(Ping! Zine Web Hosting Magazine) – Microsoft marked quite a milestone yesterday: The ten year anniversary of Windows XP (The OS was launched in October of 2001).
Today the operating system remains very popular. Statistics on operating systems available by w3schools.com indicate that when it concerns online use, XP still accounts for around 36% of operating systems while Windows 7 is slightly higher at 42.2%.
While Windows 95 really set the standard for the current Windows revolution, XP really brought the OS into the modern era of the 2000s.
However, there’s one thing Microsoft wants XP users to do: Move on.
The Windows Blog post commemorating the then-upcoming anniversary earlier this month was titled “Celebrate a Decade of Windows XP by Moving to Windows 7.”
In the blog post, Microsoft’s Rich Reynolds stated, “While more than 90 percent of you have said you’re committed to Windows 7 and Office 2010, many of you have many of your PCs still running Windows XP and Office 2003. Moving to Windows 7 and Office 2010 today enables you to embrace the way we work today versus the way we worked 10 years ago.”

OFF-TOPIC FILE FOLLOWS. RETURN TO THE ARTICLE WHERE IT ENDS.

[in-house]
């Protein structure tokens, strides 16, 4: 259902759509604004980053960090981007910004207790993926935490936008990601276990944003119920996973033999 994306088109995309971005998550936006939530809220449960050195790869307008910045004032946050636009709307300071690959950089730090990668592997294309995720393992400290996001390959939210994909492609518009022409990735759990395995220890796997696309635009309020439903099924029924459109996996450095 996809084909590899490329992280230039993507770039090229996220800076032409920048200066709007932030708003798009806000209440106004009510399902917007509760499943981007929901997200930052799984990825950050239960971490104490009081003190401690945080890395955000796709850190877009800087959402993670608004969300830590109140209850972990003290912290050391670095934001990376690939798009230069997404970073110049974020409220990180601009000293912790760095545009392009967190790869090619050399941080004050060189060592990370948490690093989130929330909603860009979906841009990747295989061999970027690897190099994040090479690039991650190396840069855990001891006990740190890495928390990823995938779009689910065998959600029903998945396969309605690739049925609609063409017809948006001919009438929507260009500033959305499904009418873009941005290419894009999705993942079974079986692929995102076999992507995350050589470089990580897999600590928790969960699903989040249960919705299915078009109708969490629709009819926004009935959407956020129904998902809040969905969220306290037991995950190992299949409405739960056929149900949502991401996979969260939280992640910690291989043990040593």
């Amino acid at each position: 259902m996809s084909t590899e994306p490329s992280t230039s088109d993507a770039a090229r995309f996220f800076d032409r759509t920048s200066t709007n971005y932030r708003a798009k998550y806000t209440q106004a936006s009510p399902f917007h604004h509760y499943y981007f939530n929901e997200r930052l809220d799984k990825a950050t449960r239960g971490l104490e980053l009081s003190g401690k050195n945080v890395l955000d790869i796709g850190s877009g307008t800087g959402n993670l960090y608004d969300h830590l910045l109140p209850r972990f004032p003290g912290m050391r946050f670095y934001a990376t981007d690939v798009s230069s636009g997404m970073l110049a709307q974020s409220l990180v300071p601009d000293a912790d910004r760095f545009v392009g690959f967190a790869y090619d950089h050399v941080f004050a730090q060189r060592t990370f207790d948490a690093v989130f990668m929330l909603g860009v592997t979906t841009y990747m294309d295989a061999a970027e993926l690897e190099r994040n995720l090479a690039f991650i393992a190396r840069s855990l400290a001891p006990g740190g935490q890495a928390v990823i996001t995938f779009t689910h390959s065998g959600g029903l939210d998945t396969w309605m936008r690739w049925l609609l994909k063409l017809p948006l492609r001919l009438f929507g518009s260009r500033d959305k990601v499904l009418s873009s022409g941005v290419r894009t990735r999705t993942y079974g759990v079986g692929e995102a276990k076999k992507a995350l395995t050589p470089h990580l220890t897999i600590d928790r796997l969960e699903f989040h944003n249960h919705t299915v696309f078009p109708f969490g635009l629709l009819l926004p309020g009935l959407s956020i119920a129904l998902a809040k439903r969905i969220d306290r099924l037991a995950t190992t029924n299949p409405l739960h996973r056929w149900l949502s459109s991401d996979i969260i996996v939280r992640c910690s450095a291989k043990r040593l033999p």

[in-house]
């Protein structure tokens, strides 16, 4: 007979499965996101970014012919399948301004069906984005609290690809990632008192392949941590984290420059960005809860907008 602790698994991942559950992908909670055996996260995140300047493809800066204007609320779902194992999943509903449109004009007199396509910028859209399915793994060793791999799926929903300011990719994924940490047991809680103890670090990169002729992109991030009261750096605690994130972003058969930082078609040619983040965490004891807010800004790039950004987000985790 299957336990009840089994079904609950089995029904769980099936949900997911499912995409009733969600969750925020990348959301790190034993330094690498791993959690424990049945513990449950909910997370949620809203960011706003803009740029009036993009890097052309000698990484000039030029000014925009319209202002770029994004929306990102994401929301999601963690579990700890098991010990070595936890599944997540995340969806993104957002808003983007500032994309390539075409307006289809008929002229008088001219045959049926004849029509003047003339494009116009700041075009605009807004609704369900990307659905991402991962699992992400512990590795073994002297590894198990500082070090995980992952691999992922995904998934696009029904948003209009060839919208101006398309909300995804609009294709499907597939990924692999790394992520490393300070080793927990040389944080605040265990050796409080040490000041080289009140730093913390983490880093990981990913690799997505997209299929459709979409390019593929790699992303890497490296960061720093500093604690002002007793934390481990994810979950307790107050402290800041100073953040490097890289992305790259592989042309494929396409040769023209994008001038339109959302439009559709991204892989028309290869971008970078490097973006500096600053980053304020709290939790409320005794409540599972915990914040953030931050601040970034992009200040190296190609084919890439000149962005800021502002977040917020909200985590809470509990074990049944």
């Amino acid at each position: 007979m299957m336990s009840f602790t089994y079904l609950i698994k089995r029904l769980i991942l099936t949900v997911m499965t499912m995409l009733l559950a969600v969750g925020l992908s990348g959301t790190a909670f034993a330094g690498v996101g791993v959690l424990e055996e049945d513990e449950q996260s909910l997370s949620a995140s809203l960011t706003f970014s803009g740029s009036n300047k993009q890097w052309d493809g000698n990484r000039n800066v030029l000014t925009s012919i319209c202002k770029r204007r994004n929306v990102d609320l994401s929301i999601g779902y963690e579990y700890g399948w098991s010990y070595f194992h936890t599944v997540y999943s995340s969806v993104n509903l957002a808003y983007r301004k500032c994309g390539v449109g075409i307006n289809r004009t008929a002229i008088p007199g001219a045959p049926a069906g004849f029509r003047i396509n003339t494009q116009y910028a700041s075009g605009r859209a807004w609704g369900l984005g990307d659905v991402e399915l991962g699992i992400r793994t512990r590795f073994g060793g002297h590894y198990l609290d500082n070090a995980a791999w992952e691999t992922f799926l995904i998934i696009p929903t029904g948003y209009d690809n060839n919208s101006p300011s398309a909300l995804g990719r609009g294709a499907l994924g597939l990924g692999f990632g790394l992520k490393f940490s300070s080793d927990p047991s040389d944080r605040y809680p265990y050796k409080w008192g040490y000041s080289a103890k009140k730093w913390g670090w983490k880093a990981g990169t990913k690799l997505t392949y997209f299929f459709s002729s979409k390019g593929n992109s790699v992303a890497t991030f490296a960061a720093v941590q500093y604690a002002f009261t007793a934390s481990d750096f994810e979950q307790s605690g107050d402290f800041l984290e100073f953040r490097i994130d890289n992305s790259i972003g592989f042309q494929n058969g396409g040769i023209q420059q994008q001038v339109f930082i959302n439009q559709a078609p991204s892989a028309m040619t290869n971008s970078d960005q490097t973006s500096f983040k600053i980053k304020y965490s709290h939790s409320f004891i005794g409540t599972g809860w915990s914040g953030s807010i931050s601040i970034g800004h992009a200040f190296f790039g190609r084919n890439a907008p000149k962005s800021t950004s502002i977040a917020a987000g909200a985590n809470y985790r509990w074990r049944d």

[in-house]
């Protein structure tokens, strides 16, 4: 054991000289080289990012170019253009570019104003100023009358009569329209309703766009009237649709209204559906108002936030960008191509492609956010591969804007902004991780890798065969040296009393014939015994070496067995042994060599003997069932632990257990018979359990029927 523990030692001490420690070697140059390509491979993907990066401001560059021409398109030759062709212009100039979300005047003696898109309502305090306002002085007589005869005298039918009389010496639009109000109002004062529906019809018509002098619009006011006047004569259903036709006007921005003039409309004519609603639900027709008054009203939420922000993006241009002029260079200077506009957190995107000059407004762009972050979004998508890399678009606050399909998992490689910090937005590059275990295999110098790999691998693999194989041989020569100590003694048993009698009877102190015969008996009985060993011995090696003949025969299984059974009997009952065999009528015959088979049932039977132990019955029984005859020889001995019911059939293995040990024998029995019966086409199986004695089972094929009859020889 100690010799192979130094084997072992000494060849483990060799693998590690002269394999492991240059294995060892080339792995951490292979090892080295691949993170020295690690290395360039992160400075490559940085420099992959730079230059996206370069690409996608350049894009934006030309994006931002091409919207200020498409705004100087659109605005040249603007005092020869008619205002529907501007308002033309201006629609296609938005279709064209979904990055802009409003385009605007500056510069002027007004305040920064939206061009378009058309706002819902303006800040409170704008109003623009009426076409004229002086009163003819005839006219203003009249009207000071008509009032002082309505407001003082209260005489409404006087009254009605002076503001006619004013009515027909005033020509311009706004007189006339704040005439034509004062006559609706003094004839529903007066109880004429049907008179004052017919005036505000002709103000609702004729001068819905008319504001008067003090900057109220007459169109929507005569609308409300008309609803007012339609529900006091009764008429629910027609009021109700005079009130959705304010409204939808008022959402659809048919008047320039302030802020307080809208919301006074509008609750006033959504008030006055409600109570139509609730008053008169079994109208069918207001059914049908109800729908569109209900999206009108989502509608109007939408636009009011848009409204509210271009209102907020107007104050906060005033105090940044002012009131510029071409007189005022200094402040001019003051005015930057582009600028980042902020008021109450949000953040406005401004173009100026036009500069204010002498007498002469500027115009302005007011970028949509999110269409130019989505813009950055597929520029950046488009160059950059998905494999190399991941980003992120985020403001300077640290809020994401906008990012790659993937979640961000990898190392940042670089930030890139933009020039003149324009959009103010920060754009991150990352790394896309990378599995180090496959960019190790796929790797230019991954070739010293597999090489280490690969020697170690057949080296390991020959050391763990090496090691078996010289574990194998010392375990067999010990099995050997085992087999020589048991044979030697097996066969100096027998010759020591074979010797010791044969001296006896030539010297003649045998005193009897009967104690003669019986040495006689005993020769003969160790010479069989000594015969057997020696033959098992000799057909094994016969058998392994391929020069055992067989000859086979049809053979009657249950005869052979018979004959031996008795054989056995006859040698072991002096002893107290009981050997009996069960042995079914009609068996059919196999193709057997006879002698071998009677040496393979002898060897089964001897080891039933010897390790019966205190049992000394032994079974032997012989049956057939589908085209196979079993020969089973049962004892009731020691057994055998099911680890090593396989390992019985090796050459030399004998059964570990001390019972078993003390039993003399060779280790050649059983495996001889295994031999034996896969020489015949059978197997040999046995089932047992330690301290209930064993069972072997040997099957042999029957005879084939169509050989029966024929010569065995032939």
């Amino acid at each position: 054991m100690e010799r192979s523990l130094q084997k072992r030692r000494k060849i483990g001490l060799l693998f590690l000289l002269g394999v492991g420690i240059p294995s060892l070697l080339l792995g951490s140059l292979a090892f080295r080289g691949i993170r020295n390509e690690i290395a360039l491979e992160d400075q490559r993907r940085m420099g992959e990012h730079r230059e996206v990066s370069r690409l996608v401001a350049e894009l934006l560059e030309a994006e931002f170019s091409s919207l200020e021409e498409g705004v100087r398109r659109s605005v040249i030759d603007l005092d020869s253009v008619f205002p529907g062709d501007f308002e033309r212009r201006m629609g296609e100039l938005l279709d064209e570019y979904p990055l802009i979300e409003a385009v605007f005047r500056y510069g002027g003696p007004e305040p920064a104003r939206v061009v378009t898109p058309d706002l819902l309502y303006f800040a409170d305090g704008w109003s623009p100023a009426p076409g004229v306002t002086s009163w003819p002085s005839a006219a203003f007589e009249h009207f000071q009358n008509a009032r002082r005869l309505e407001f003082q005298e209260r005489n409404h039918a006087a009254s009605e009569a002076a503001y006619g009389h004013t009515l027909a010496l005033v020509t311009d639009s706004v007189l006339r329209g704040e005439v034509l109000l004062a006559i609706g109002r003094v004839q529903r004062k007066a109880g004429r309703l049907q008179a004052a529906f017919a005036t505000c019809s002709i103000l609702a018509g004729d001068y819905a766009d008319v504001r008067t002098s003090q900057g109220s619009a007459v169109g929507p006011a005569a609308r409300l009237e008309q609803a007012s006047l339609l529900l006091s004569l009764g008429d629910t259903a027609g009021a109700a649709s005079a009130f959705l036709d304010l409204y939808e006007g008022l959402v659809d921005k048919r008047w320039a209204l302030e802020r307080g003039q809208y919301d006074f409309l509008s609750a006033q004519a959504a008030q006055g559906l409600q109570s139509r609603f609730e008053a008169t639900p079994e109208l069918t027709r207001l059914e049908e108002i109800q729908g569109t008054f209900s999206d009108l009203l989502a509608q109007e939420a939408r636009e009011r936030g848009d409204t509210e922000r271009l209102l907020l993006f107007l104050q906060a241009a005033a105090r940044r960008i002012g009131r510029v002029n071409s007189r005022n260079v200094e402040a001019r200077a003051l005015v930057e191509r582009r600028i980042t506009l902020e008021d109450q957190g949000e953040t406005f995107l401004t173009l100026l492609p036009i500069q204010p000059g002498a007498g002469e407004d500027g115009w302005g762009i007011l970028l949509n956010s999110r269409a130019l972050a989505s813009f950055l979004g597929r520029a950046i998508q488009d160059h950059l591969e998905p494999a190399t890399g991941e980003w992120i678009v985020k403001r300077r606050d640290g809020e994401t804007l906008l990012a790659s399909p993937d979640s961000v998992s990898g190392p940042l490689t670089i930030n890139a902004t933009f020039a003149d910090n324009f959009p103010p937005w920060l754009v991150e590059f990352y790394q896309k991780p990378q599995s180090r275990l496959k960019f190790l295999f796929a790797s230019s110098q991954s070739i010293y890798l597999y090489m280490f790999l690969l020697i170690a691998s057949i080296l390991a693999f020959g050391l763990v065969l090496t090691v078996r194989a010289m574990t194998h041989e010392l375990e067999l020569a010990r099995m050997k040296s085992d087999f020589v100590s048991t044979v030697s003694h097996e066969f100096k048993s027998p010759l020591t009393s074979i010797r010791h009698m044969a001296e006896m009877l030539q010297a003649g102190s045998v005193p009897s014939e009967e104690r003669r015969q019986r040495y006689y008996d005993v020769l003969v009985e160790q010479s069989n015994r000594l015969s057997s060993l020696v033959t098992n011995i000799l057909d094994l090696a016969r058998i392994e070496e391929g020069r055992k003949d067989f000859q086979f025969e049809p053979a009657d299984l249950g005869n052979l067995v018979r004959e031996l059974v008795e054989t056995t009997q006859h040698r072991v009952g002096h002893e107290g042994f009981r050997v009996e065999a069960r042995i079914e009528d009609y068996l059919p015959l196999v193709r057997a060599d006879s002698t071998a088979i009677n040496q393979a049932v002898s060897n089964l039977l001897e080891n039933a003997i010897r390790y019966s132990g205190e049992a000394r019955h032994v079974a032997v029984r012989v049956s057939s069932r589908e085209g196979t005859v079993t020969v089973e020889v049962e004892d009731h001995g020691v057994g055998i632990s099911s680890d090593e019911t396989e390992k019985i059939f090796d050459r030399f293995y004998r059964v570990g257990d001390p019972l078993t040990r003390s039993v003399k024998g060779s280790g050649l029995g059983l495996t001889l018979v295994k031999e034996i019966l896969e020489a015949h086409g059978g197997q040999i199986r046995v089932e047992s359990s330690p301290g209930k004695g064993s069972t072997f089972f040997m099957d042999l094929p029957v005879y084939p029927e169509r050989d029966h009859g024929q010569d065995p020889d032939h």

Reynolds also gave insight concerning why he considers Windows XP outdated.
While admitting Window XP’s success and greatness for its time, Reynolds focused on how moving to Windows 7 can assist computer users. He stated, “I recently experienced this on a trip back from Dallas to Seattle. I had an urgent project I needed to work on and by using the in-flight WIFI, I was able to securely access a folder on my corporate network, work on my presentation, and collaborate with a colleague of mine who happened to be traveling in India at the time – all from 30,000 feet thanks to DirectAccess in Windows 7 Enterprise, and Lync. There’s no way I could have done this 10 years ago.”
So what factors have played a role with so many people sticking with an OS that’s now ten years old?
Perhaps it’s the fact that Windows Vista (launched in 2007) never really caught on like Microsoft had hoped. People kept XP and while Windows 7 launched with more success, it still remains relatively new for an OS (launched in late 2009).
In 2002, Microsoft rival Apple officially pulled support for the company’s Mac OS 9 operating system by literally giving it a funeral during the company’s WWDC conference. Then-company CEO Steve Jobs humorously gave the OS a eulogy while closing an actual coffin on a box representing the OS Apple wanted to move on from (transitioning to OS X).
Perhaps a more visual indication of the desire to move on could help Microsoft as well.
If Microsoft isn’t seeing people move on as fast as they’d like, there’s surely a factor that will change things: The company plans to pull support for XP following April of 2014.
For more information on the matter, view a post at Microsoft’s Windows Blog: http://windowsteamblog.com/windows/b/business/archive/2011/10/10/celebrate-a-decade-of-windows-xp-by-moving-to-windows-7.aspx